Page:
Binary classification and two true underlying groups

The number of successful model fits ranged between 139 and 144 for V2 and 0 and 144 for V1 (Benjamini–Hochberg adjustment, Fig. 5A). Processing times were lower for V1 (<5 vs >20 s, Fig. 5B, Fig. S1). Minimum observed AUCs were >0.5 for all combinations evaluated with V1, 13% of models lead to an AUC < = 0.5 for V2 (Fig. S5). Separate analysis for combinations of prob1/prob2 showed that 0.1/0.1; 0.3/0.1; 0.1/0.3; 0.3/0.3; 0.6/06; 0.6/0.9; 0.9/0.9 did not yield any models for V1 (Fig. 5A), V2 identified models with low AUCs in these cases (Figs. S4 + S5). No general difference in AUCs between Bonferroni and Benjamini–Hochberg adjustment could be detected when separating results by probability (Figs. S4 + S5). Increasing mean differences allowed model fitting for larger standard deviations with V1, with higher median AUCs for Bonferroni adjustment for most evaluated combinations (Figs. S4 + S5, Fig. 5C). Higher median AUC ranks were observed for V1 (Fig. 5D), as well as higher median AUCs (Fig. 5C).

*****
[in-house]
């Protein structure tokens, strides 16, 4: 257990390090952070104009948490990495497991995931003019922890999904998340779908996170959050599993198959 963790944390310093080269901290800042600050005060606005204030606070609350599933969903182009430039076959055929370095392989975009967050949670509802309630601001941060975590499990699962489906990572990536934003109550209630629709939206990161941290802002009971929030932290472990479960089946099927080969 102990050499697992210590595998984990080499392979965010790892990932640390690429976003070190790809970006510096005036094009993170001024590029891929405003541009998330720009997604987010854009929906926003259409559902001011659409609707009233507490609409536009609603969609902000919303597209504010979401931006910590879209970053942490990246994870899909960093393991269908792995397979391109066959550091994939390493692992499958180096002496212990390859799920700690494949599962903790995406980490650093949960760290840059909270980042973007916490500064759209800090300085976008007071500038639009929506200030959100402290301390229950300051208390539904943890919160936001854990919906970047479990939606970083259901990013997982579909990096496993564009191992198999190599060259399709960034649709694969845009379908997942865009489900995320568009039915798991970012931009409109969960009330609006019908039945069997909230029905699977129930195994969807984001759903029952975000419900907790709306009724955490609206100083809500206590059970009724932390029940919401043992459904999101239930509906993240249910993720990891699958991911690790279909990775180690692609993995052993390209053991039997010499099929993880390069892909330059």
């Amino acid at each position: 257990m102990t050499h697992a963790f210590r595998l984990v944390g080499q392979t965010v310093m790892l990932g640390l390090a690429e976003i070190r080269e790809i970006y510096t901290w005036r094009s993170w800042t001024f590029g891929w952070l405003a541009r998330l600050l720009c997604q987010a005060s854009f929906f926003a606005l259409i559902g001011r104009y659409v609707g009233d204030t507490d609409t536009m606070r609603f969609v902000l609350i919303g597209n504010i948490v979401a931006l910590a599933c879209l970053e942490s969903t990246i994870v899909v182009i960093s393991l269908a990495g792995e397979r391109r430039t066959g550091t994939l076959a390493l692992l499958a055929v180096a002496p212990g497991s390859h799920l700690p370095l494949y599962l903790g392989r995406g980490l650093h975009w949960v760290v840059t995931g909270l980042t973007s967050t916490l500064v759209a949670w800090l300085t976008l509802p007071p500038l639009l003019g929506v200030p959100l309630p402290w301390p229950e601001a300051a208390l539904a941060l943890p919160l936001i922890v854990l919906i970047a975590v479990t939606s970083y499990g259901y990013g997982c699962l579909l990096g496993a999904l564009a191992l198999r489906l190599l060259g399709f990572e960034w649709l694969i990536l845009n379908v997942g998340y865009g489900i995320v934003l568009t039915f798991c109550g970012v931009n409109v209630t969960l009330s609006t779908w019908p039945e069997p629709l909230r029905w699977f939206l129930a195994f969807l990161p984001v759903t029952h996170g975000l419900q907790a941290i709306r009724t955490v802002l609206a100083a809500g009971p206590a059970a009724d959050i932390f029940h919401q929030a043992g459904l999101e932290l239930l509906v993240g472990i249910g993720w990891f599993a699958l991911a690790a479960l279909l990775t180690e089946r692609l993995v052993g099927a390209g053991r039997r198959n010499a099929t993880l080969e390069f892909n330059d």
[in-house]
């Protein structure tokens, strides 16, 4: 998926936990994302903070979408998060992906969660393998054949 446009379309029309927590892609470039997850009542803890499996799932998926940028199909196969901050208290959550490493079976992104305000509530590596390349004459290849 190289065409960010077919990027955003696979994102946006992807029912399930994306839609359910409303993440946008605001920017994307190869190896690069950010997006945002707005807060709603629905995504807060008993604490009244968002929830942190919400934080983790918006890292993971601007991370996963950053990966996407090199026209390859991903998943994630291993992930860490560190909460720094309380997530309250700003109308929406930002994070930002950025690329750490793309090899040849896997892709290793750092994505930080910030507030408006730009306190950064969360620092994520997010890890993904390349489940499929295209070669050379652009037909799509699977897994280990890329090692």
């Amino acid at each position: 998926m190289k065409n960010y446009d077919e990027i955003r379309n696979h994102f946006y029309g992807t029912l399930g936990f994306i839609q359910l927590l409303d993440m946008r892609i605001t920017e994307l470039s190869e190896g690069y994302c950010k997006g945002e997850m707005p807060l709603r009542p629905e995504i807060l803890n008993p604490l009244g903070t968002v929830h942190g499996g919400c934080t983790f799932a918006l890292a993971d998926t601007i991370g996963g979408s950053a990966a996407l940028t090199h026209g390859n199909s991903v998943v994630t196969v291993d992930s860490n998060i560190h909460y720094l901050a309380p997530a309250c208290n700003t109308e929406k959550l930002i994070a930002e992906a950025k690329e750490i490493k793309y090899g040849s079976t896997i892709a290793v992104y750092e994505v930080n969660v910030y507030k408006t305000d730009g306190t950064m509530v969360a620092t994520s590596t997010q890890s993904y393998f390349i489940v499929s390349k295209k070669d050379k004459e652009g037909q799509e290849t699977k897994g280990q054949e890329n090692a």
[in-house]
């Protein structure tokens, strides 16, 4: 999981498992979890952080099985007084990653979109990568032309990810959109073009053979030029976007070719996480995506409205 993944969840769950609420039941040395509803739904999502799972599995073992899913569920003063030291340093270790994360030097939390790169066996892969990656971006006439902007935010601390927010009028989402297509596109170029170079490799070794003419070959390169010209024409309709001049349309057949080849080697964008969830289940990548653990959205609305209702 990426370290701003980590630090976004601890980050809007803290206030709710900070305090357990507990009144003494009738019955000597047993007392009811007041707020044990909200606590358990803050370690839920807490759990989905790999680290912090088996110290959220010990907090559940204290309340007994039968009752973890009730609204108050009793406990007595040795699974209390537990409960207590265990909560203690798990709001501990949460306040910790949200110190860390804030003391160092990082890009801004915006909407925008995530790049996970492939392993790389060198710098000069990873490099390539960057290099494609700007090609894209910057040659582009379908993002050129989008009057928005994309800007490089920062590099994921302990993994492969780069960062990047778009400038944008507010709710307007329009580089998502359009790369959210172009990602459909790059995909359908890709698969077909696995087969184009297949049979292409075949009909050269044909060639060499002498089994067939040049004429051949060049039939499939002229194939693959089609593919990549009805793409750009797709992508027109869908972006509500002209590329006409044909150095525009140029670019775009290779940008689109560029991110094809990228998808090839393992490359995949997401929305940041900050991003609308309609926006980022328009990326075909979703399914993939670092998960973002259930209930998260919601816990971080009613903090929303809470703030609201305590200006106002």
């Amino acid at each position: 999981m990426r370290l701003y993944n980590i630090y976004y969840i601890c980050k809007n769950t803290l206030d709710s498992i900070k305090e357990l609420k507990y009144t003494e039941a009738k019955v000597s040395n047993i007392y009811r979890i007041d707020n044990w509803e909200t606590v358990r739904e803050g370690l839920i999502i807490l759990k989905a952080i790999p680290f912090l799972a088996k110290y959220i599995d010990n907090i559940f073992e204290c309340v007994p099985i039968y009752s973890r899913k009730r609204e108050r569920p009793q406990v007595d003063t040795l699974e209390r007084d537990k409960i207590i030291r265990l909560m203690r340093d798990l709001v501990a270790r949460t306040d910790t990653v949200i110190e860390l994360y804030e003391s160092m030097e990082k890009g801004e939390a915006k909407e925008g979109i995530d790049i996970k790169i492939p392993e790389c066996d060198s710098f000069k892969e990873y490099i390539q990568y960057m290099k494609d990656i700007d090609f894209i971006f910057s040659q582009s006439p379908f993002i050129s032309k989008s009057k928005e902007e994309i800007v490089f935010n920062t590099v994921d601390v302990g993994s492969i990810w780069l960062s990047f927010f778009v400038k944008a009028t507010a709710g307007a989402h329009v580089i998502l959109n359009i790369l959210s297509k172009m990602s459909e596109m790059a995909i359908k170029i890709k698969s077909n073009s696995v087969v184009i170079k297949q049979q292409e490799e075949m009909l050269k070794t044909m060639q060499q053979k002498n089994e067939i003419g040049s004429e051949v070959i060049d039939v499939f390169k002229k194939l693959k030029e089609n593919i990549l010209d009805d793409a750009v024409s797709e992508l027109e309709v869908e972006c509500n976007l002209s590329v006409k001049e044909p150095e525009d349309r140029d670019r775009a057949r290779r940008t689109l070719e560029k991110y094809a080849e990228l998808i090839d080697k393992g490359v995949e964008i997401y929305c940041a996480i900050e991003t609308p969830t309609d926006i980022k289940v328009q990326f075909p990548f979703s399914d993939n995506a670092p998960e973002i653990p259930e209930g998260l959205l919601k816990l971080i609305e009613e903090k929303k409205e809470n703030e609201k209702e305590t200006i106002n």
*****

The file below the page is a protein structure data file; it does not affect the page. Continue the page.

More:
Comparison of feature preselection methods for binary outcomes with underlying true dichotomous groups.

Figure 5: Comparison of feature preselection methods for binary outcomes with underlying true dichotomous groups.

(A–D) Number of successfully trained models (Benjamini-Hochberg multiplicity adjustment). (E–H) Time requirements for model fitting. (I, J, K) AUCs of model predictions tested against ground truths for varying classification probabilities. (L–M) AUC ranks for V1 and V2, rank-ties methods: avg, average, rnd, random.